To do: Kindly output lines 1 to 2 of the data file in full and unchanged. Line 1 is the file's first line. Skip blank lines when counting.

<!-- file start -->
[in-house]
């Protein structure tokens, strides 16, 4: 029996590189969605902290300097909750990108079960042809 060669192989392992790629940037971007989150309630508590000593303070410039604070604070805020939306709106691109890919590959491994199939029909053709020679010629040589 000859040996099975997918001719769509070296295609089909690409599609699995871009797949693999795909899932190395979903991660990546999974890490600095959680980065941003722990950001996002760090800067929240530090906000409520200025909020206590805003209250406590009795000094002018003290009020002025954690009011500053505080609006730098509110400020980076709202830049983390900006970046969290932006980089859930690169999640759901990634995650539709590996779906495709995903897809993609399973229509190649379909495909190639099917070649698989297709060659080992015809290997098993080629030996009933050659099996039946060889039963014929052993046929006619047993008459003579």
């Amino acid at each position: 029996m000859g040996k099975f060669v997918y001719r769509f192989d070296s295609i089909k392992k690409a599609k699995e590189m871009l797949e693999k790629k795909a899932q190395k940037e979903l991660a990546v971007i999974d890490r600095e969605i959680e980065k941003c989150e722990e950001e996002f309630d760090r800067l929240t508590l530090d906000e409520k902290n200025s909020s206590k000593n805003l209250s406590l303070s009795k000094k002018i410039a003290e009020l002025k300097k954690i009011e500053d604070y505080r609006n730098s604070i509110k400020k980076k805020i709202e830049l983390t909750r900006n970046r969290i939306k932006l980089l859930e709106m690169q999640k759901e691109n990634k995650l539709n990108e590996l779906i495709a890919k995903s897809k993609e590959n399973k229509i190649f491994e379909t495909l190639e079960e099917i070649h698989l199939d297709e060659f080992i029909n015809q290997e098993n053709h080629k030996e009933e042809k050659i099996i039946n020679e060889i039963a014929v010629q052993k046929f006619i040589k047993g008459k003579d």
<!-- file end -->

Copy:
[in-house]
């Protein structure tokens, strides 16, 4: 029996590189969605902290300097909750990108079960042809 060669192989392992790629940037971007989150309630508590000593303070410039604070604070805020939306709106691109890919590959491994199939029909053709020679010629040589 000859040996099975997918001719769509070296295609089909690409599609699995871009797949693999795909899932190395979903991660990546999974890490600095959680980065941003722990950001996002760090800067929240530090906000409520200025909020206590805003209250406590009795000094002018003290009020002025954690009011500053505080609006730098509110400020980076709202830049983390900006970046969290932006980089859930690169999640759901990634995650539709590996779906495709995903897809993609399973229509190649379909495909190639099917070649698989297709060659080992015809290997098993080629030996009933050659099996039946060889039963014929052993046929006619047993008459003579």